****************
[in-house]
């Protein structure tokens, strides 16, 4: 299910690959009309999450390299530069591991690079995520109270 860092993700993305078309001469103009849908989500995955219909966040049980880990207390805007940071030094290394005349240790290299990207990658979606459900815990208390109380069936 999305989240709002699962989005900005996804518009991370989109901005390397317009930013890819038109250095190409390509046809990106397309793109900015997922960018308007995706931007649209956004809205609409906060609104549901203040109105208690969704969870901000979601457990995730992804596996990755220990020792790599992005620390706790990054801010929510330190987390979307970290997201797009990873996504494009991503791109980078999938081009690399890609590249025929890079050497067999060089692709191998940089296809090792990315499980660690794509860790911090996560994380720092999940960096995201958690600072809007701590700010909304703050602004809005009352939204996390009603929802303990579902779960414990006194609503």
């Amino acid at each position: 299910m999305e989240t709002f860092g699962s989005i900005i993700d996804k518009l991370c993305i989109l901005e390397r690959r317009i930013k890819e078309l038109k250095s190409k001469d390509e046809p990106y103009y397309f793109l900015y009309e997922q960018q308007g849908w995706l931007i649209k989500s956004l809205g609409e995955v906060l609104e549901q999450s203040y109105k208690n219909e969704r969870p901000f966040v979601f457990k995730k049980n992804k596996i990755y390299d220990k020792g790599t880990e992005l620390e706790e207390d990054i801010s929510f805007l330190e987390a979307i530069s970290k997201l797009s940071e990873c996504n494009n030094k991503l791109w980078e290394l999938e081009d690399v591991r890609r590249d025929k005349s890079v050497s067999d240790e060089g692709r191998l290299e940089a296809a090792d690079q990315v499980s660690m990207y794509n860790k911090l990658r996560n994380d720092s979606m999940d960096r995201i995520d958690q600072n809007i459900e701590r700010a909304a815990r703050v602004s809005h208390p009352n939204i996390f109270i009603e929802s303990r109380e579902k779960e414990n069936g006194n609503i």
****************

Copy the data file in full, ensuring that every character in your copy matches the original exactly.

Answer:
[in-house]
């Protein structure tokens, strides 16, 4: 299910690959009309999450390299530069591991690079995520109270 860092993700993305078309001469103009849908989500995955219909966040049980880990207390805007940071030094290394005349240790290299990207990658979606459900815990208390109380069936 999305989240709002699962989005900005996804518009991370989109901005390397317009930013890819038109250095190409390509046809990106397309793109900015997922960018308007995706931007649209956004809205609409906060609104549901203040109105208690969704969870901000979601457990995730992804596996990755220990020792790599992005620390706790990054801010929510330190987390979307970290997201797009990873996504494009991503791109980078999938081009690399890609590249025929890079050497067999060089692709191998940089296809090792990315499980660690794509860790911090996560994380720092999940960096995201958690600072809007701590700010909304703050602004809005009352939204996390009603929802303990579902779960414990006194609503």
């Amino acid at each position: 299910m999305e989240t709002f860092g699962s989005i900005i993700d996804k518009l991370c993305i989109l901005e390397r690959r317009i930013k890819e078309l038109k250095s190409k001469d390509e046809p990106y103009y397309f793109l900015y009309e997922q960018q308007g849908w995706l931007i649209k989500s956004l809205g609409e995955v906060l609104e549901q999450s203040y109105k208690n219909e969704r969870p901000f966040v979601f457990k995730k049980n992804k596996i990755y390299d220990k020792g790599t880990e992005l620390e706790e207390d990054i801010s929510f805007l330190e987390a979307i530069s970290k997201l797009s940071e990873c996504n494009n030094k991503l791109w980078e290394l999938e081009d690399v591991r890609r590249d025929k005349s890079v050497s067999d240790e060089g692709r191998l290299e940089a296809a090792d690079q990315v499980s660690m990207y794509n860790k911090l990658r996560n994380d720092s979606m999940d960096r995201i995520d958690q600072n809007i459900e701590r700010a909304a815990r703050v602004s809005h208390p009352n939204i996390f109270i009603e929802s303990r109380e579902k779960e414990n069936g006194n609503i």